Suspect in Indiana officer death pleads not guilty

AP News
Posted: Jul 15, 2014 12:29 PM
Suspect in Indiana officer death pleads not guilty

INDIANAPOLIS (AP) — Prosecutors said Tuesday they may seek the death penalty against the man charged in the shooting death of an Indianapolis police officer.

A judge entered a not guilty plea for Major Davis Jr., whom sheriff's deputies pushed in a wheelchair to a Marion County courtroom for his first court appearance on murder charges. Authorities say Davis, 25, was wounded during the July 5 shootout that killed Officer Perry Renn but they haven't detailed his injuries.

"We've been getting updates each day since this happened so I wasn't surprised to see him in court today," Marion County Deputy Prosecutor Denise Robinson said.

Police say Renn and other officers were responding to a call of shots being fired on the city's north side when he exchanged gunfire with Davis, who hit Renn with three rounds from an AK-47 assault rifle.

About 20 police officers lined up around the perimeter of the standing room-only audience in the courtroom.

"That was for the family," Indianapolis police spokesman Lt. Chris Bailey said.

Robinson said prosecutors had not yet decided whether to seek the death penalty against Davis, but were evaluating it.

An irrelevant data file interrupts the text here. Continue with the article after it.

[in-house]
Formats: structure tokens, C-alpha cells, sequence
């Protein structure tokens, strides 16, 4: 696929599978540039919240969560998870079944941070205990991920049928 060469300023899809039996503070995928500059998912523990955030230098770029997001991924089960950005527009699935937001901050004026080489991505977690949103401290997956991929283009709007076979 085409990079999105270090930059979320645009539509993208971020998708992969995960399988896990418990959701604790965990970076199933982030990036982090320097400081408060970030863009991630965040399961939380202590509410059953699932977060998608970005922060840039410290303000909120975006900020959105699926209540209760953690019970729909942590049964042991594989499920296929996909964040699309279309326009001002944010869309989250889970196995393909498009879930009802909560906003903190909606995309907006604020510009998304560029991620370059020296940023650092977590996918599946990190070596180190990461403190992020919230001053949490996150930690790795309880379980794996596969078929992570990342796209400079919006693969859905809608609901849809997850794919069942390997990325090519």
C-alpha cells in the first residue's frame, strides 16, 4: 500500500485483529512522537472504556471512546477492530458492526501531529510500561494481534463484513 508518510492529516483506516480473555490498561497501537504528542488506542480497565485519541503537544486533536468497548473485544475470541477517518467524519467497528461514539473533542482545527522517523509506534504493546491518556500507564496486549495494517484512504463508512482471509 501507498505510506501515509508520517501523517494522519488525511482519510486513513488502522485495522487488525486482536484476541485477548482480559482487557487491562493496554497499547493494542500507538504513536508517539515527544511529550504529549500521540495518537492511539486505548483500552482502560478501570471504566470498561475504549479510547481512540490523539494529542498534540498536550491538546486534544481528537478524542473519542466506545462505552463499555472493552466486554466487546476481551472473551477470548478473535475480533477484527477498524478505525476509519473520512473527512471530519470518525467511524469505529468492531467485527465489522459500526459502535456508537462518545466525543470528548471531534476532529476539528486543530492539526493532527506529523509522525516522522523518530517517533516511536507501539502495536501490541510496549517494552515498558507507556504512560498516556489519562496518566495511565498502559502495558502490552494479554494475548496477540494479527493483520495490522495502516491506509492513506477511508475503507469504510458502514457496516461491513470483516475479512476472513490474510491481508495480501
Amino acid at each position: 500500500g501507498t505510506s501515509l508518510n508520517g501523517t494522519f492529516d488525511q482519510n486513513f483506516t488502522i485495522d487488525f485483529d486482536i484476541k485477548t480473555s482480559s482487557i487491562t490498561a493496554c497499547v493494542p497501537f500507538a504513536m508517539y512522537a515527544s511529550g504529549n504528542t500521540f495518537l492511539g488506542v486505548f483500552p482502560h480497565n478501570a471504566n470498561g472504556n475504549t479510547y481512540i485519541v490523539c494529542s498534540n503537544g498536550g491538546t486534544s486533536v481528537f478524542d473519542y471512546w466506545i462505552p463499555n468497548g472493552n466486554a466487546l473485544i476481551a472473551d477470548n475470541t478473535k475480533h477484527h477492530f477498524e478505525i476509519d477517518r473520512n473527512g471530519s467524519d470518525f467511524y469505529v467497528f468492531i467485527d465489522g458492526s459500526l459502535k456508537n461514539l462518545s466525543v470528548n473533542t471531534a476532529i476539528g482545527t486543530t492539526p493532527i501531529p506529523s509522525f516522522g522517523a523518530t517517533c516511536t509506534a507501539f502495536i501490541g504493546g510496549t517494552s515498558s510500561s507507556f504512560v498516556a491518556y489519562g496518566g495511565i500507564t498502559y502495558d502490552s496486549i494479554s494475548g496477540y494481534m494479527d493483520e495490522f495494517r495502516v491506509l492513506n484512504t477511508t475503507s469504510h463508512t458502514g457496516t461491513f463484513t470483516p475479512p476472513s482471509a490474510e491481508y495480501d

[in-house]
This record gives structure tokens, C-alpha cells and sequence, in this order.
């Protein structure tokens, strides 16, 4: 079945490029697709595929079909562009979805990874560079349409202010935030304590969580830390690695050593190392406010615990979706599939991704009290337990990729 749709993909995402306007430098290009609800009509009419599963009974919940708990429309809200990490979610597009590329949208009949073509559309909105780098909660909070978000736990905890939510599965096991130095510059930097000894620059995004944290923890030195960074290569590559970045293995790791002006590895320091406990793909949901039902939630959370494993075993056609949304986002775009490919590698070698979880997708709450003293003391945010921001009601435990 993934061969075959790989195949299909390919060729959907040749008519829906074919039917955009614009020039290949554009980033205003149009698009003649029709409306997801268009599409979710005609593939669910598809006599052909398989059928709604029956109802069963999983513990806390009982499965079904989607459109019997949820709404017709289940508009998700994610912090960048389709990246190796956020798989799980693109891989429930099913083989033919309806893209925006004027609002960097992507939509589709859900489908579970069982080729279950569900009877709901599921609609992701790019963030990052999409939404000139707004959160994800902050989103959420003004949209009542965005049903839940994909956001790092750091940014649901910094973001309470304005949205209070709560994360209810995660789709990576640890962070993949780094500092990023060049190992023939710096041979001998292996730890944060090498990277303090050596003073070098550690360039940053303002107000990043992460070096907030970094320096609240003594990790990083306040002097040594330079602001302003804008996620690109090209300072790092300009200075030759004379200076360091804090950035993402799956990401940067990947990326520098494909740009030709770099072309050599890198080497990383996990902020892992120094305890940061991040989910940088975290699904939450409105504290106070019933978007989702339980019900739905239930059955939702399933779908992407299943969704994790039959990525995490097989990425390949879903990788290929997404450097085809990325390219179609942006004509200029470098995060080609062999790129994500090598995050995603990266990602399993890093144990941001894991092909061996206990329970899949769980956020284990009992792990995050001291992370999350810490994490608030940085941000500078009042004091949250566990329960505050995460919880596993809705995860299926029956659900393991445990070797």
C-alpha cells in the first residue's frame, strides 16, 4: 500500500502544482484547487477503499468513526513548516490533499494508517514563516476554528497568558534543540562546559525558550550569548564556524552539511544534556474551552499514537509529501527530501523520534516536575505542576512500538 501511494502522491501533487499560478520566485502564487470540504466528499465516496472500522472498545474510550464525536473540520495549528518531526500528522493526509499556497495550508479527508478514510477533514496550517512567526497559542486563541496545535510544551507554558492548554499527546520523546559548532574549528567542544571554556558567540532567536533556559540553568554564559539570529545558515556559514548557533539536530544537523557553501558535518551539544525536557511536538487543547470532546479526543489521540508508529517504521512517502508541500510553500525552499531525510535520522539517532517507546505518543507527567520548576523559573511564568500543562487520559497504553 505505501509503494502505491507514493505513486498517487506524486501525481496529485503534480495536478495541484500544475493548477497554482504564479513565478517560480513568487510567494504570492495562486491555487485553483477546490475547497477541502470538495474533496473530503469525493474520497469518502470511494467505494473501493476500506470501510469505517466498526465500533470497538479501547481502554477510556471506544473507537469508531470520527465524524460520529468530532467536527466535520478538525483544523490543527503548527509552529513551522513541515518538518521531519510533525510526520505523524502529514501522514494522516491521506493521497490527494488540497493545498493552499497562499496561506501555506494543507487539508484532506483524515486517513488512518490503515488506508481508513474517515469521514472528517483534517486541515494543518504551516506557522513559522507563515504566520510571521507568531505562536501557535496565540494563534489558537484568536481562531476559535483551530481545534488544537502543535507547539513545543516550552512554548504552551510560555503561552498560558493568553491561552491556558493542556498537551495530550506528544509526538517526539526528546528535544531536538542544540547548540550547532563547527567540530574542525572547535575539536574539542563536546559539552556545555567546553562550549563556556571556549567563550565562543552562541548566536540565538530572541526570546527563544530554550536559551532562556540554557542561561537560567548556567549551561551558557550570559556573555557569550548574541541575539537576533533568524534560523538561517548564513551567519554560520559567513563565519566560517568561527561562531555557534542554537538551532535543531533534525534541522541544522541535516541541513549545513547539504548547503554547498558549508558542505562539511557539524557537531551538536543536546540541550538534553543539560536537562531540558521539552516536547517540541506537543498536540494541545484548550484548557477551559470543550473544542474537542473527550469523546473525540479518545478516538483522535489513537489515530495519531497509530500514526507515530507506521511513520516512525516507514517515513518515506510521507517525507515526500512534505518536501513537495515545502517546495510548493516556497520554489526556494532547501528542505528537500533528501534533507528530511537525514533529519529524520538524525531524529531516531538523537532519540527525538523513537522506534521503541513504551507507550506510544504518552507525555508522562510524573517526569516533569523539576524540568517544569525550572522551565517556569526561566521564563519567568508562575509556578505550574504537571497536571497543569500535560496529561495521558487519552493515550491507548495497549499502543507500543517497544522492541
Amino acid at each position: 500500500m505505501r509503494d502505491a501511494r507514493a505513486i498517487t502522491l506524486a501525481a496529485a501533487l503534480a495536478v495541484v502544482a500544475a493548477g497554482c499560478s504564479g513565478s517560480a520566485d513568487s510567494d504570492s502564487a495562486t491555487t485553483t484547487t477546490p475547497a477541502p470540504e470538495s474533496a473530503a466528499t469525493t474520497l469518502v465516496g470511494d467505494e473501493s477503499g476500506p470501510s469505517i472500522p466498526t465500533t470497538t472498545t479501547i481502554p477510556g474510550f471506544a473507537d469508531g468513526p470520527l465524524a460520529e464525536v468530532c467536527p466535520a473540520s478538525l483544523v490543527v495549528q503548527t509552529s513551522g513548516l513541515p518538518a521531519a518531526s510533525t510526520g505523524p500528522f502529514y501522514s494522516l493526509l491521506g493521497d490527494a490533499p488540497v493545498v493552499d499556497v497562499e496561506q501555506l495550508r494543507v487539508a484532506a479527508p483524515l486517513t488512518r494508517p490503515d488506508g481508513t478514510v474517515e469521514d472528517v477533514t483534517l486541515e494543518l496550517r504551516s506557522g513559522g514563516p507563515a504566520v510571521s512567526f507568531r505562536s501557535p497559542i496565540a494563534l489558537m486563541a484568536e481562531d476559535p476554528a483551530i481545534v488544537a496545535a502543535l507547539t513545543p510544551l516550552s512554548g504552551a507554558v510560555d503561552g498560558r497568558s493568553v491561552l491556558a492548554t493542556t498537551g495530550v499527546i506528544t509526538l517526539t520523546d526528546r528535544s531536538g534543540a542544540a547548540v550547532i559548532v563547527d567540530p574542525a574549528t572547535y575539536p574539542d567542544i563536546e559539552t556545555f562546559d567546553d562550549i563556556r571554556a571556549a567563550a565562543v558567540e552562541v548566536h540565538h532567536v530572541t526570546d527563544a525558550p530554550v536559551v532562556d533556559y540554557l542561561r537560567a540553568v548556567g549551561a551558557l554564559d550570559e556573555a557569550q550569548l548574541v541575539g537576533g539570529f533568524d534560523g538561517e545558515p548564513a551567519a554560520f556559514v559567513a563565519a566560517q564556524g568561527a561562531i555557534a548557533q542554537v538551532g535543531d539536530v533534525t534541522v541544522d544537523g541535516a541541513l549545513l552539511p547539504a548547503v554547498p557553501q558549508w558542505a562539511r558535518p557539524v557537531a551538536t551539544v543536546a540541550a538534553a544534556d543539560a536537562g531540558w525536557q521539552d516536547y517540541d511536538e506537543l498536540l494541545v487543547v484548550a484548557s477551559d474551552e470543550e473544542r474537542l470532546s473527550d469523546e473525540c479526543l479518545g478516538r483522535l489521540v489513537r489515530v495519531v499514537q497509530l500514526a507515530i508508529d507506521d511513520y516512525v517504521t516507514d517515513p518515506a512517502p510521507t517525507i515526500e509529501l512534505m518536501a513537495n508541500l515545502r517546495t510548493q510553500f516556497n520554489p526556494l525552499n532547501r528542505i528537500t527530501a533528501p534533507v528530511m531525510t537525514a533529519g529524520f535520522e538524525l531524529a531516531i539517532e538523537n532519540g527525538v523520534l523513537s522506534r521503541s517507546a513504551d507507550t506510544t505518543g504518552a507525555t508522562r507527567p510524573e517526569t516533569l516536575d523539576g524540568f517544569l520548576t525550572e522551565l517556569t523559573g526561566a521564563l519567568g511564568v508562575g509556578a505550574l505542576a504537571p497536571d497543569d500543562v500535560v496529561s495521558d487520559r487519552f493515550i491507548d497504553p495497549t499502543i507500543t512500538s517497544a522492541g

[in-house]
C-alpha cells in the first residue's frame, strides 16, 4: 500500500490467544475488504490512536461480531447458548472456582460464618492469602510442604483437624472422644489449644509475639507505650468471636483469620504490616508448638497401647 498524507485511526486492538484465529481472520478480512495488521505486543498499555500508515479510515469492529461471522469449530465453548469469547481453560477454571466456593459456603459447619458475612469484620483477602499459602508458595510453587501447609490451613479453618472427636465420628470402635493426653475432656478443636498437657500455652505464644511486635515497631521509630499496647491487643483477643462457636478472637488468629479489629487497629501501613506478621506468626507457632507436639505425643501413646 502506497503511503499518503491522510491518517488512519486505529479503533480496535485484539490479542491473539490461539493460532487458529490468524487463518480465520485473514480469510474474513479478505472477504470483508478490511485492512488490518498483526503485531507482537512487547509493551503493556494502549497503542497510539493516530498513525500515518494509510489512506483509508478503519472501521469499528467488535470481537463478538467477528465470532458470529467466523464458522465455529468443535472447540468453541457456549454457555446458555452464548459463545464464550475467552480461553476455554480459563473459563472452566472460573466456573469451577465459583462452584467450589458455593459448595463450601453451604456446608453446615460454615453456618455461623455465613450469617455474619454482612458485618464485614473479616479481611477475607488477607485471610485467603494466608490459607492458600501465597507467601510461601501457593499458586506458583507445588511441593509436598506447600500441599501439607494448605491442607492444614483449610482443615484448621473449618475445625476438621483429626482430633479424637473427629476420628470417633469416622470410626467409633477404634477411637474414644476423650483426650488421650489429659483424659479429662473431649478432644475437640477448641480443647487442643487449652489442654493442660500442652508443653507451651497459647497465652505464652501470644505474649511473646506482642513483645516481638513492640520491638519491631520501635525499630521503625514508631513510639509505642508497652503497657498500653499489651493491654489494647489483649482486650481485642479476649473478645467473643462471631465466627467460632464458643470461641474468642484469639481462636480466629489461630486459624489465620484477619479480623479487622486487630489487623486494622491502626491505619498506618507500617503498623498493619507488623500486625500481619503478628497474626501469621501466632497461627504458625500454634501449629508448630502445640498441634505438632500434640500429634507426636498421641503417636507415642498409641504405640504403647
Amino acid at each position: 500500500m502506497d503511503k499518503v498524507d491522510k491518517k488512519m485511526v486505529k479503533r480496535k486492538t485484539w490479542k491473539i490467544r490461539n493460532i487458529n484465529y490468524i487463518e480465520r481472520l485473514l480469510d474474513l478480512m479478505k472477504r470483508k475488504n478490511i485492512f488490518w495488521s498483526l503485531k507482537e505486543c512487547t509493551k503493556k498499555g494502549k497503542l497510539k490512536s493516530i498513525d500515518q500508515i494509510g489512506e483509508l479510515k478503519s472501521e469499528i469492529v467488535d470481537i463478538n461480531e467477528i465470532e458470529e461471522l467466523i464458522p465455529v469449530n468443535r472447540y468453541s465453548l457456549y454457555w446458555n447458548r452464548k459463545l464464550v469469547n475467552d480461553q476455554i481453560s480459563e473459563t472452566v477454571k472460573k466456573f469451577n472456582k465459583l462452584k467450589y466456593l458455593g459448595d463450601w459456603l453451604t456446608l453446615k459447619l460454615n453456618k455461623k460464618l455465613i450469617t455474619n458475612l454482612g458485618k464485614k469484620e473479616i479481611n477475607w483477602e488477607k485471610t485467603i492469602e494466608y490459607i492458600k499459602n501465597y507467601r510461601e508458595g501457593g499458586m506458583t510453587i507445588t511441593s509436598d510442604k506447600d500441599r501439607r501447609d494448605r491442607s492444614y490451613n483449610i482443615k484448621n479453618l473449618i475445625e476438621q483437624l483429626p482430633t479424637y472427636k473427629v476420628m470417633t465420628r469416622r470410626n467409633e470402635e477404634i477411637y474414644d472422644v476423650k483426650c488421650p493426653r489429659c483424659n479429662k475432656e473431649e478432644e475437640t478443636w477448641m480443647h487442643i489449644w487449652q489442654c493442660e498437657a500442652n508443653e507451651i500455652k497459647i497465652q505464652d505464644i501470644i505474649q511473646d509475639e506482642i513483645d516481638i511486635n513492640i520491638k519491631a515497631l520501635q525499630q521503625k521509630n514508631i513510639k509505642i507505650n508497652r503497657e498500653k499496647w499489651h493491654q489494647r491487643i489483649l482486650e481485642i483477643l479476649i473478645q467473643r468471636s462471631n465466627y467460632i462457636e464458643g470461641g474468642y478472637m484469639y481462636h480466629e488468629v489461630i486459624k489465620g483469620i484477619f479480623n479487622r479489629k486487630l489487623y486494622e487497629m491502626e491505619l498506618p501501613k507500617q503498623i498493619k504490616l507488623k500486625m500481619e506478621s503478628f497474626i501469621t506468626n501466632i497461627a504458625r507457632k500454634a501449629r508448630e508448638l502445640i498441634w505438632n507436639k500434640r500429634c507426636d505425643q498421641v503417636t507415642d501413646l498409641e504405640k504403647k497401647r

"This will not be a quick or easy process," she said.

The last time prosecutors in Marion County sought or obtained the death penalty came in the separate deaths of two police officers.

In 2011, prosecutors sought the death penalty against Thomas Hardy in the killing of Indianapolis police Officer David Moore, but Hardy later pleaded guilty in return to a sentence of life without parole. In 2002, Benjamin Donnie Ritchie was sentenced to death in the slaying of Beech Grove Police Officer William Toney; Ritchie remains on Indiana's Death Row.

The death penalty is commonly sought in cases where an officer has died, according to Richard Dieter, executive director of the nonprofit Death Penalty Information Center, which advocates for the end of capital punishment.

Davis' public defender, David Shircliff, did not return phone calls seeking comment.